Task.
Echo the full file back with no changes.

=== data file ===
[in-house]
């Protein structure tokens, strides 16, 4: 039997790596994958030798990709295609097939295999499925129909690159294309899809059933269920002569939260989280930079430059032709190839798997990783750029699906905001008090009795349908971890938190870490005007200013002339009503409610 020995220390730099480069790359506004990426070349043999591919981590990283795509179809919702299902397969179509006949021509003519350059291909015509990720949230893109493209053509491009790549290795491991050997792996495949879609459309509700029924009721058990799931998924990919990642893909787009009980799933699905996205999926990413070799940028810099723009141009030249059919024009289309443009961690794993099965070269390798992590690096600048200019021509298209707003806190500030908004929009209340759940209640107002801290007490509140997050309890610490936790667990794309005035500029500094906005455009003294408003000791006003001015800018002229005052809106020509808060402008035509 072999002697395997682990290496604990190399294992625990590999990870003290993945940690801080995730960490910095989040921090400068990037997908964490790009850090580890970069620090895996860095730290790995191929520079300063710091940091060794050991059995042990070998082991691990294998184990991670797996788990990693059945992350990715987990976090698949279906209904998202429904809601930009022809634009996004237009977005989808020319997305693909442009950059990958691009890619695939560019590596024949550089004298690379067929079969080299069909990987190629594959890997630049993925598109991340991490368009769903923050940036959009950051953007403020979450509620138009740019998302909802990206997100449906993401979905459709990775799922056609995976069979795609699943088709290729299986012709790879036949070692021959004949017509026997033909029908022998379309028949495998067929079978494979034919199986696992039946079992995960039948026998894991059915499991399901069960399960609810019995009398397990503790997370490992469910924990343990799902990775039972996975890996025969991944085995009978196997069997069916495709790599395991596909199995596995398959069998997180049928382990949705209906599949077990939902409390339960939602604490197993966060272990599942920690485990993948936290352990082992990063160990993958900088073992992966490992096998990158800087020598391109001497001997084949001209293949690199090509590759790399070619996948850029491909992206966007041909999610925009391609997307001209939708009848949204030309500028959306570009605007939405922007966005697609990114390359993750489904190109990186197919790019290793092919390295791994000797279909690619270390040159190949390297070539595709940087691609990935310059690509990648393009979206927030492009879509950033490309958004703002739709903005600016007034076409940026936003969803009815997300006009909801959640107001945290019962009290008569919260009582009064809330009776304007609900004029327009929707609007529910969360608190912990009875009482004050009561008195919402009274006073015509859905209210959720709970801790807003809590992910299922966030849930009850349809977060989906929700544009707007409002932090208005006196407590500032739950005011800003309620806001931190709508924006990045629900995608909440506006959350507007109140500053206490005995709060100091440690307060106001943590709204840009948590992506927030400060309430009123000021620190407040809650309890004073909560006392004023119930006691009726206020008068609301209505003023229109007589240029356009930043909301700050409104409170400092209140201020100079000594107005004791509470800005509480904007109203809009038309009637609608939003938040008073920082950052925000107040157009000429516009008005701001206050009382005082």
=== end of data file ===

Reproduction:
[in-house]
């Protein structure tokens, strides 16, 4: 039997790596994958030798990709295609097939295999499925129909690159294309899809059933269920002569939260989280930079430059032709190839798997990783750029699906905001008090009795349908971890938190870490005007200013002339009503409610 020995220390730099480069790359506004990426070349043999591919981590990283795509179809919702299902397969179509006949021509003519350059291909015509990720949230893109493209053509491009790549290795491991050997792996495949879609459309509700029924009721058990799931998924990919990642893909787009009980799933699905996205999926990413070799940028810099723009141009030249059919024009289309443009961690794993099965070269390798992590690096600048200019021509298209707003806190500030908004929009209340759940209640107002801290007490509140997050309890610490936790667990794309005035500029500094906005455009003294408003000791006003001015800018002229005052809106020509808060402008035509 072999002697395997682990290496604990190399294992625990590999990870003290993945940690801080995730960490910095989040921090400068990037997908964490790009850090580890970069620090895996860095730290790995191929520079300063710091940091060794050991059995042990070998082991691990294998184990991670797996788990990693059945992350990715987990976090698949279906209904998202429904809601930009022809634009996004237009977005989808020319997305693909442009950059990958691009890619695939560019590596024949550089004298690379067929079969080299069909990987190629594959890997630049993925598109991340991490368009769903923050940036959009950051953007403020979450509620138009740019998302909802990206997100449906993401979905459709990775799922056609995976069979795609699943088709290729299986012709790879036949070692021959004949017509026997033909029908022998379309028949495998067929079978494979034919199986696992039946079992995960039948026998894991059915499991399901069960399960609810019995009398397990503790997370490992469910924990343990799902990775039972996975890996025969991944085995009978196997069997069916495709790599395991596909199995596995398959069998997180049928382990949705209906599949077990939902409390339960939602604490197993966060272990599942920690485990993948936290352990082992990063160990993958900088073992992966490992096998990158800087020598391109001497001997084949001209293949690199090509590759790399070619996948850029491909992206966007041909999610925009391609997307001209939708009848949204030309500028959306570009605007939405922007966005697609990114390359993750489904190109990186197919790019290793092919390295791994000797279909690619270390040159190949390297070539595709940087691609990935310059690509990648393009979206927030492009879509950033490309958004703002739709903005600016007034076409940026936003969803009815997300006009909801959640107001945290019962009290008569919260009582009064809330009776304007609900004029327009929707609007529910969360608190912990009875009482004050009561008195919402009274006073015509859905209210959720709970801790807003809590992910299922966030849930009850349809977060989906929700544009707007409002932090208005006196407590500032739950005011800003309620806001931190709508924006990045629900995608909440506006959350507007109140500053206490005995709060100091440690307060106001943590709204840009948590992506927030400060309430009123000021620190407040809650309890004073909560006392004023119930006691009726206020008068609301209505003023229109007589240029356009930043909301700050409104409170400092209140201020100079000594107005004791509470800005509480904007109203809009038309009637609608939003938040008073920082950052925000107040157009000429516009008005701001206050009382005082």